The other night, I dreamt I was being evacuated. (Don't be rude. I mean being asked to leave my home).
There were SES volunteers in a boat outside my house telling me to leave NOW.
All I could think of was that A. I desperately needed a wee, and B. I desperately wanted to grab my laptop.
(Note: Both in real life and in my dream, the kids were with their Dad, and high and dry. Otherwise I would have grabbed them. Obviously.)
Anyway, my laptop is the keeper of most of the really precious things in my life, like my writing, contacts, and photos of my kids and pets. It’s a link to work, friendship, family, information, and it’s invaluable to me.
But no, the rescuers said, there was no time, I had to leave then and there, full bladder or not. (Possibly, in real life, I did have to wee. It is amazing how my bladder manages to make an appearance in many of my dreams.)
But I digress. Before the Dream Bronnie could wee, or grab my computer, the real Bronnie woke up, breathing a sigh of relief that it was only a nightmare.
But for many thousands of residents in Queensland, and now NSW, WA, and VIC as well, my weird-arsed dream has been an incredibly horrific reality.
Survivors had hours, sometimes minutes; to climb, run, drive, or even float to safety. Sometimes they quickly paused to grab something, anything. Sadly, a few people paid for these split decisions with their lives.
Others made it to safety with only the clothes on their backs and a couple of precious things, like their ID or their wallets. Or they died trying to keep their most precious belongings – family, friends, pets – alive.
Can you imagine the terror, the absolute trauma of having, to make split second decisions that could either keep you alive, or not? Or worst, your family?
Some survivors were airlifted, others were pulled and pushed to safety. They found blow-up beds in evacuation centres, where volunteers gave them food, hot drinks, friendship, and shelter.
The survivors queued in an orderly fashion for necessities. Like tampons for the ladies, nappies for babies, milk and sammies for kids, and shavers and deodorant for men.
They were stoic but let's not mince words: It was shit.
I cannot begin to go into the devastation of the Queensland floods, where the raging rivers turned into noisy, evil forces which caused inland tsunamis and dragged the guts out of towns.
As our Premier Anna Bligh said: Mother Nature unleashed something devastasting throughout our state.
And still it continues, with other states going slowly under while the clean-up in Queensland continues.
I was there the other day, handing out water bottles to sweaty, mud-splattered volunteers who were moving debris and washing floors in the stinking mess left behind.
They were all ages, and from all walks of life. Men, women, kids, and yes, even Generation Y; mucking in and doing whatever they were told to do.
Lining up to register and again for free buses. Sweating in the sun, accepting cold drinks gratefully, barely stopping to pause as they worked, like the volunteer army they've been described as.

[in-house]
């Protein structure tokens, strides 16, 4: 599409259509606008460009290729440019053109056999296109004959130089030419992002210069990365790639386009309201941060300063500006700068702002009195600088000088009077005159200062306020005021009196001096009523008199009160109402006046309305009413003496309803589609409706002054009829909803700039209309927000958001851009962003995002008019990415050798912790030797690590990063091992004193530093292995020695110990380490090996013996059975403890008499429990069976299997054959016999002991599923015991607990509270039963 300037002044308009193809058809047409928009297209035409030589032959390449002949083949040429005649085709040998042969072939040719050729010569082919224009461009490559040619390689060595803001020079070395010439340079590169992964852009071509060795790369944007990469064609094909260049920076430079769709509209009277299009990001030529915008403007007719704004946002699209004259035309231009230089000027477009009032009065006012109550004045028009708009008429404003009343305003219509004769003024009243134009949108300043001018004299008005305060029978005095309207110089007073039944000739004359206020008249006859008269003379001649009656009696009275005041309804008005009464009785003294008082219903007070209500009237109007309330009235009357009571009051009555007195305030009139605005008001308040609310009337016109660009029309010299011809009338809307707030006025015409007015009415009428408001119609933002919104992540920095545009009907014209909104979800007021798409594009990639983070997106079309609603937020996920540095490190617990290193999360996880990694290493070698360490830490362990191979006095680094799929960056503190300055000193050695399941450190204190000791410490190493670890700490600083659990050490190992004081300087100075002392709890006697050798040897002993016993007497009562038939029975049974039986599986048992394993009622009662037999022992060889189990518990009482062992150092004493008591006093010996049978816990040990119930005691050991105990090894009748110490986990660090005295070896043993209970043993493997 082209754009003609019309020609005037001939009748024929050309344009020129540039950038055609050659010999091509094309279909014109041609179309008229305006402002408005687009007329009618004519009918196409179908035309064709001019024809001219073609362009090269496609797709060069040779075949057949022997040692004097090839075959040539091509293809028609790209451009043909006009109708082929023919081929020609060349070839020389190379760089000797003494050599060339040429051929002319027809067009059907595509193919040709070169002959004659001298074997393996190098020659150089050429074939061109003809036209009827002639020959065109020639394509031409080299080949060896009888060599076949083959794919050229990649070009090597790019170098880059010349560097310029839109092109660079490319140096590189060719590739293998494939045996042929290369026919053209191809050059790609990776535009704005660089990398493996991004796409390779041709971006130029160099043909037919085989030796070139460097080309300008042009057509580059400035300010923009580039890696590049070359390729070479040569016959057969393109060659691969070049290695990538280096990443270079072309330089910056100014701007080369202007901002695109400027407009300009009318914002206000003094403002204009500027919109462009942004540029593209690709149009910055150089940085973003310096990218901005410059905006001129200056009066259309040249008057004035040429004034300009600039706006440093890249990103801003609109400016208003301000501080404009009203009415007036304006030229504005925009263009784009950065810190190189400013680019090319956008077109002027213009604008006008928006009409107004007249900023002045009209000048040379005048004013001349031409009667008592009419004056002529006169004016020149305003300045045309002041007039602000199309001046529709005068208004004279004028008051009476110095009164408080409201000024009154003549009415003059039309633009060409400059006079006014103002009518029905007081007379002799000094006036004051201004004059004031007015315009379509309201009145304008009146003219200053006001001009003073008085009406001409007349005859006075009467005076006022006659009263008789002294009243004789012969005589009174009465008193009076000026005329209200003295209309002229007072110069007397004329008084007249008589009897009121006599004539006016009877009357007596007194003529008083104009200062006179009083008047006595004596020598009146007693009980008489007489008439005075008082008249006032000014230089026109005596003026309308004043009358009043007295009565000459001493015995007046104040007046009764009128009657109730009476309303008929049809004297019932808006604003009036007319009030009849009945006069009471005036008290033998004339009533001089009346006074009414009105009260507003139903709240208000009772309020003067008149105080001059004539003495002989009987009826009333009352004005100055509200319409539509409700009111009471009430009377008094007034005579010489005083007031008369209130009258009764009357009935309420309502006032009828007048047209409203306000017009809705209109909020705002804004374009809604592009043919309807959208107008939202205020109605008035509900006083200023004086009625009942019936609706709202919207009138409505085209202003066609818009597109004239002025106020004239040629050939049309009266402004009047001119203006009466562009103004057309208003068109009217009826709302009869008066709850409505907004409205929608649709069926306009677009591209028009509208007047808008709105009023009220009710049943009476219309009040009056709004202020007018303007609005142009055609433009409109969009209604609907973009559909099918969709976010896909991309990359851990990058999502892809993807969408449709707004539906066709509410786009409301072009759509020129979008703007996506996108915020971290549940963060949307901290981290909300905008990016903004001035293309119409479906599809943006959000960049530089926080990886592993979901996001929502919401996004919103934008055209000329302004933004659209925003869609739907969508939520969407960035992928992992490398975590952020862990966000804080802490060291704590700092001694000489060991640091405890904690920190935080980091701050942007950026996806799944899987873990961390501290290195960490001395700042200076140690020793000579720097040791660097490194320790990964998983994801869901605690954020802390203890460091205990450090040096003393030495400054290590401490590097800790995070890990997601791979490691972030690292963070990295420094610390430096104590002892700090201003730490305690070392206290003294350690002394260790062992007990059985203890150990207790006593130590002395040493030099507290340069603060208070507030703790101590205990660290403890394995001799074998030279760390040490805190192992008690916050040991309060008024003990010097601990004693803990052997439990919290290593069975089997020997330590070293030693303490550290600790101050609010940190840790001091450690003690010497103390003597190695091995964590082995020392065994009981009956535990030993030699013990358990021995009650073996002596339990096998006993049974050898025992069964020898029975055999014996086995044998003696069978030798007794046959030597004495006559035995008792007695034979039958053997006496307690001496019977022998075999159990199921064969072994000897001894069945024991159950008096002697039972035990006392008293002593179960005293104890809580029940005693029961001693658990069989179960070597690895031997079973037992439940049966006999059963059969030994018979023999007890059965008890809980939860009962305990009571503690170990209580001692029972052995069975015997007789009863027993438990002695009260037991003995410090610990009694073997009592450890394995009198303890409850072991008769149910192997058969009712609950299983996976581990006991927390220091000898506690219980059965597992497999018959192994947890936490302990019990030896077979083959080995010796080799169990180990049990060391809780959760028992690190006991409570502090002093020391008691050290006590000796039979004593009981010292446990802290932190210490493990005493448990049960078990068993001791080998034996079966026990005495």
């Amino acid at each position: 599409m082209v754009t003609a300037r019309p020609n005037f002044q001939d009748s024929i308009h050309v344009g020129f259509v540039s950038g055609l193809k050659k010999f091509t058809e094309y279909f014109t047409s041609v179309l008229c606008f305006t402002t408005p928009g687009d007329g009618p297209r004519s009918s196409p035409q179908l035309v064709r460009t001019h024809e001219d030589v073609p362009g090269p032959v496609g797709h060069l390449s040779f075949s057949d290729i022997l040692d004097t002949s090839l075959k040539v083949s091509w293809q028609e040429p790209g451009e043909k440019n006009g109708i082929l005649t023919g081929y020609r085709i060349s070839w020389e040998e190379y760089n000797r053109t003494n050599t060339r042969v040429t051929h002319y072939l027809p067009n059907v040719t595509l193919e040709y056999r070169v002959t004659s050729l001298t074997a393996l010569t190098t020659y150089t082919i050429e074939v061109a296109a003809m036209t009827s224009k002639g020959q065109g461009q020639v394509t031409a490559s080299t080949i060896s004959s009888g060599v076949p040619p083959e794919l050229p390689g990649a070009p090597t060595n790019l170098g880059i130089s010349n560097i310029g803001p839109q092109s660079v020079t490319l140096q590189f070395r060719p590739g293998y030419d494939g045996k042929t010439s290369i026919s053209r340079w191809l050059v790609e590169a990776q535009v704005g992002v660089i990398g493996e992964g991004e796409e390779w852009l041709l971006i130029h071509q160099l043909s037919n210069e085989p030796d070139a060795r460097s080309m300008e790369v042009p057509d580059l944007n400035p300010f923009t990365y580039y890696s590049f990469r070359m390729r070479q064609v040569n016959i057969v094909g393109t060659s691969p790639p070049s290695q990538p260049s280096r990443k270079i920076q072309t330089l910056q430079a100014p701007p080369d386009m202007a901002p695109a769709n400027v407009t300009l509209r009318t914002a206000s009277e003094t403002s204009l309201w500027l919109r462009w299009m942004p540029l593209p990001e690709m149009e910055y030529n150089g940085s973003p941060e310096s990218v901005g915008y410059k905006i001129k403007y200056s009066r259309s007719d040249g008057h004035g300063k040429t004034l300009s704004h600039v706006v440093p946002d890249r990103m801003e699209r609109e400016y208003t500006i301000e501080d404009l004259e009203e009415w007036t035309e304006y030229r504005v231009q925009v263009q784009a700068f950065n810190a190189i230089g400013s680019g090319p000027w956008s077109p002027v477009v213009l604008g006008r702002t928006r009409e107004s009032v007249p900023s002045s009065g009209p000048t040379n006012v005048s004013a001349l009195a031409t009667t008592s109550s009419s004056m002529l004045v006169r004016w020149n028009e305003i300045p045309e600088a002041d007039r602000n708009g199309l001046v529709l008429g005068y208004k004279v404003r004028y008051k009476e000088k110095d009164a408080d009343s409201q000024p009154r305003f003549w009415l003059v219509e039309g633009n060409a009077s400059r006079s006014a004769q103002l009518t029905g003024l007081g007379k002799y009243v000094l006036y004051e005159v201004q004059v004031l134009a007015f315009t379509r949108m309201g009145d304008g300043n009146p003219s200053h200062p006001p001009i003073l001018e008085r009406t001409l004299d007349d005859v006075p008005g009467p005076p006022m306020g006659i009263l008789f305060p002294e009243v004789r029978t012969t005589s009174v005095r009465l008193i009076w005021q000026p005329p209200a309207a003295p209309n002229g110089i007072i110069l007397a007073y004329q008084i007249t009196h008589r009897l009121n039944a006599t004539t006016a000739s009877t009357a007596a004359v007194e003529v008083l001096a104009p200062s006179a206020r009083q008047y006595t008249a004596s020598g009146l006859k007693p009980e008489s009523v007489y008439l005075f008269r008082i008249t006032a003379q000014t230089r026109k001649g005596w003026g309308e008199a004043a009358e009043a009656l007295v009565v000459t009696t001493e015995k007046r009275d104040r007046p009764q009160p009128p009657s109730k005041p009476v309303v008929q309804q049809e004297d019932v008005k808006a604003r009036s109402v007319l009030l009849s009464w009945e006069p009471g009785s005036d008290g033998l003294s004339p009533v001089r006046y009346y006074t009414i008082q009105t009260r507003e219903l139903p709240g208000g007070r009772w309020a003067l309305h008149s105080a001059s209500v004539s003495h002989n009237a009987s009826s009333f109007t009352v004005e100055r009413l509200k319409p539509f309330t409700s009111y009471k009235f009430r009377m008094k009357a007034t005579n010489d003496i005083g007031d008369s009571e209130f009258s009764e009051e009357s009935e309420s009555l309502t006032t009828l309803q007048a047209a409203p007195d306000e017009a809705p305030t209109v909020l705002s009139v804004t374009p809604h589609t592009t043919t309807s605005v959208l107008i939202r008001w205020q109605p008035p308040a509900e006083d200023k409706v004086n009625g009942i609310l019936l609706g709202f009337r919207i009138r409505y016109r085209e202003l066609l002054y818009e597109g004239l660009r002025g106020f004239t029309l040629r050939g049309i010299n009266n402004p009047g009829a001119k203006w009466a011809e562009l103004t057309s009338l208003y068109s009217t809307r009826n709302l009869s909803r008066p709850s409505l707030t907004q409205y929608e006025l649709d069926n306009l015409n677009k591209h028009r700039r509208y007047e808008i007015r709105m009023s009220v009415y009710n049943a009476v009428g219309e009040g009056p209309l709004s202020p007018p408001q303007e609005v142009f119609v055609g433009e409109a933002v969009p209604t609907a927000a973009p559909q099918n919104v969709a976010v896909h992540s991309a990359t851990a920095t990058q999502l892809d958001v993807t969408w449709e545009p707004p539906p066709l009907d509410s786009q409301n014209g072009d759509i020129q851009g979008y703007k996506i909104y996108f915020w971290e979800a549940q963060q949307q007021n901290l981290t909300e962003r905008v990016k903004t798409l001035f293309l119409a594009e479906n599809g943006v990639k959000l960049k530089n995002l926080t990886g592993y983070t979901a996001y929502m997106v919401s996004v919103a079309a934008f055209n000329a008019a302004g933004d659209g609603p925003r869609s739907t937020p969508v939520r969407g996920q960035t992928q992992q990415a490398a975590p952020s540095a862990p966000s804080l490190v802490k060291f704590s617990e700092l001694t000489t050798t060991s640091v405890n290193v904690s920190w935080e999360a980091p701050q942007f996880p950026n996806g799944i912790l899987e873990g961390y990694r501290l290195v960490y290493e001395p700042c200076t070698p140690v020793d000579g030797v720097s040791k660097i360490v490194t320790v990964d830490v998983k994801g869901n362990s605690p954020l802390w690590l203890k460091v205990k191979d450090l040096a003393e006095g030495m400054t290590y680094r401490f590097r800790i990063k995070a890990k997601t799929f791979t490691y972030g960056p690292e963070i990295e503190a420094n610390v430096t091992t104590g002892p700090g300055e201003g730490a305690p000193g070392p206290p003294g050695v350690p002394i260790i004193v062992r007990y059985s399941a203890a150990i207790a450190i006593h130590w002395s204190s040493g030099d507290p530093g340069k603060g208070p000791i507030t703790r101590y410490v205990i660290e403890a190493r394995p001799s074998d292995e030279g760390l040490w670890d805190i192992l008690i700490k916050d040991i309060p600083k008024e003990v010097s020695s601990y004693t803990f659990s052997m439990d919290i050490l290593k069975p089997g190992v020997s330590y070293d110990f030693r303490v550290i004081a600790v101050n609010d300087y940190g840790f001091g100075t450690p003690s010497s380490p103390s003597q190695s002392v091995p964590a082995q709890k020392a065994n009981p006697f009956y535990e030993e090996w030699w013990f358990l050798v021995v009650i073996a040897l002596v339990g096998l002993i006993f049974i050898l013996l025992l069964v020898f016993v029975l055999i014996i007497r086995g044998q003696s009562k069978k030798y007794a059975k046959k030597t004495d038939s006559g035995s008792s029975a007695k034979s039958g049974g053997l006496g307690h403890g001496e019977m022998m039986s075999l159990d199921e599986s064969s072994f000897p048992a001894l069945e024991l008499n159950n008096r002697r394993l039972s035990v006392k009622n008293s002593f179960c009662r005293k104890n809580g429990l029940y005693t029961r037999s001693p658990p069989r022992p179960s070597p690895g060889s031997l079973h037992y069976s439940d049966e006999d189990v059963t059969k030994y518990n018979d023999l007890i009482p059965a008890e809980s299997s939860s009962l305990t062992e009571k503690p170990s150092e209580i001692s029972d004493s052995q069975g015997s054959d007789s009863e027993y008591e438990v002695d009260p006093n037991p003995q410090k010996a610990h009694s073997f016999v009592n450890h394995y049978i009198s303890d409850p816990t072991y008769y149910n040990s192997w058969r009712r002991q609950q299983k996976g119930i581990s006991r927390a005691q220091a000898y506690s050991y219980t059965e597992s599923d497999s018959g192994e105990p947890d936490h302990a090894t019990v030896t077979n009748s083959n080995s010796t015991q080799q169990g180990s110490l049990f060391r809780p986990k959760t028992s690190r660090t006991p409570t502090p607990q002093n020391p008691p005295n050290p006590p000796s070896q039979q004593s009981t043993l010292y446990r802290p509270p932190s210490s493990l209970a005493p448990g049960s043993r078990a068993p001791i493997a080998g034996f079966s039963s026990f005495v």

And today they're back doing it all over again.
My God they were, and are, awesome.
"Thank you," they'd say, as I handed over a bottle of H20, ironically, the same liquid that has reduced our city to something akin to a war zone. (Well except this water was clean, and safe, and drinkable, and totally not nasty). "No, thank you," I said, and as cliched as it sounds, I meant it from the bottom of my heart.
If you can, find it in your heart to go down and help out. Somehow, some way. Some people are delivering baked goods or doing sausage sizzles; others have eskies of cold drinks. Some are mucking in with their muscles; others are staying home but getting messages out and hooking up helpers and donations to the needy via social media.
If you can't get to the disaster zones, as I've come to think of them, don't go for a look. (The traffic is awful, thanks mostly to the number of volunteers, but also, sadly, the rubberneckers).
Just make a donation online instead. Here is the best place to see what's going on, what's needed, and where.
Meanwhile, here are a few tweets and Facebook updates, which has helped keep the disaster relief on people's minds, while occasionally lightening the mood:
- @girlclumsy: Fisher & Paykel has set up a free temp laundry at 8 Terrace Place Murrarie for any flood victims to wash clothes. 7am to 7pm
- All Brisbane City Council transfer stations are accepting general and green waste free of charge.
from Park Road’s Arriverdeci Pizzeria.
Owner David Silvestri said that while his pizza restaurant was not affected by floodwaters he was throwing stock out because of a power outage. Hot and tired flood victims and volunteers were happy to avail themselves of the gelato before it melted.
- My own nephew and niece-in-law did a sterling job helping those in need in the South Burnett region on behalf of Wondai Electrical Service Pty Ltd. Together, they got generators
Campos Queensland gave free coffee to all emergency services, police, ambos, firies, SES, lifesavers, and army workers this weekend.
Victor Churchill is donating 100% of sales this Wednesday to the Premier's Flood Relief Fund. Every dollar you spend will be donated
- And then there was this, which I took with the permission of one of the girls who put it up on their street as a symbol that Brisbane peeps still have their sense of humour:
Readers, who else deserves accolades for awesomeness during the clean-up? Please feel free to comment, so I can add them to the list.
I'm trying to organise some giveaways for flood victims and I'm pleased to announce that Stubbies (schoolwear for kids) have jumped on board, donating a shirt from their new range. I'm asking all businesses and companies who can afford to help to join in, and I'll then organise a massive (I hope) bloggie giveaway for those in need.
Anyone else? I will post about them regularly with details of giveaways to come.